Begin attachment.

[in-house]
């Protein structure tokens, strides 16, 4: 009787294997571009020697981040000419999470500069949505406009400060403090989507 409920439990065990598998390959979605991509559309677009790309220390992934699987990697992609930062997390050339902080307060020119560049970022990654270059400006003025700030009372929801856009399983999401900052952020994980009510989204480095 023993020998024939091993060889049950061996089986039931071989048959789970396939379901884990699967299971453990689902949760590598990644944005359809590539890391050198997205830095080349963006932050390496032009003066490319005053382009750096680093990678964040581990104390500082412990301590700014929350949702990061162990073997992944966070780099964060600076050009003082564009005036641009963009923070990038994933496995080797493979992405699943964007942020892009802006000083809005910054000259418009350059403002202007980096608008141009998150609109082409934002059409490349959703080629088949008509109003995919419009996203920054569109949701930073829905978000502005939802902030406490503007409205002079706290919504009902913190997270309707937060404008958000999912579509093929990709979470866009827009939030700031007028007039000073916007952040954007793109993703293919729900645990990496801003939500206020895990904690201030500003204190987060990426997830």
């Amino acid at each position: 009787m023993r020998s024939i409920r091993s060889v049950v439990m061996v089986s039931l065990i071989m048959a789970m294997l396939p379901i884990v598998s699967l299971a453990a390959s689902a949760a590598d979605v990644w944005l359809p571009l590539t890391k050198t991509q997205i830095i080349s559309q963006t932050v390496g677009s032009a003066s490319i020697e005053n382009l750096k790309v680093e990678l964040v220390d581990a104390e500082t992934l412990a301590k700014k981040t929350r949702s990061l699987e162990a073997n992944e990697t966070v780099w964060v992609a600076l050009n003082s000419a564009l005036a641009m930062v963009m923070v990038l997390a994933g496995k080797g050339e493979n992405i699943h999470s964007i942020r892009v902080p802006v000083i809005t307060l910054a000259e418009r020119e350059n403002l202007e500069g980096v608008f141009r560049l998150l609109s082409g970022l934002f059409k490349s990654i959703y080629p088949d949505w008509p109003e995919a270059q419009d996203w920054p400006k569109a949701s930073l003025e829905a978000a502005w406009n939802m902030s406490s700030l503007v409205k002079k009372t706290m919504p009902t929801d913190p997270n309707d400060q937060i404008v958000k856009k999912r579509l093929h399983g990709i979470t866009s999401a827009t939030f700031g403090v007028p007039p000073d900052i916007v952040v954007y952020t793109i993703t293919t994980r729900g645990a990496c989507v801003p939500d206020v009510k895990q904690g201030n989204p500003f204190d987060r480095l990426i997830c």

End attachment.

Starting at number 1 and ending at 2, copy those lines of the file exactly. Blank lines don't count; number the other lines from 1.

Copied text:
[in-house]
């Protein structure tokens, strides 16, 4: 009787294997571009020697981040000419999470500069949505406009400060403090989507 409920439990065990598998390959979605991509559309677009790309220390992934699987990697992609930062997390050339902080307060020119560049970022990654270059400006003025700030009372929801856009399983999401900052952020994980009510989204480095 023993020998024939091993060889049950061996089986039931071989048959789970396939379901884990699967299971453990689902949760590598990644944005359809590539890391050198997205830095080349963006932050390496032009003066490319005053382009750096680093990678964040581990104390500082412990301590700014929350949702990061162990073997992944966070780099964060600076050009003082564009005036641009963009923070990038994933496995080797493979992405699943964007942020892009802006000083809005910054000259418009350059403002202007980096608008141009998150609109082409934002059409490349959703080629088949008509109003995919419009996203920054569109949701930073829905978000502005939802902030406490503007409205002079706290919504009902913190997270309707937060404008958000999912579509093929990709979470866009827009939030700031007028007039000073916007952040954007793109993703293919729900645990990496801003939500206020895990904690201030500003204190987060990426997830």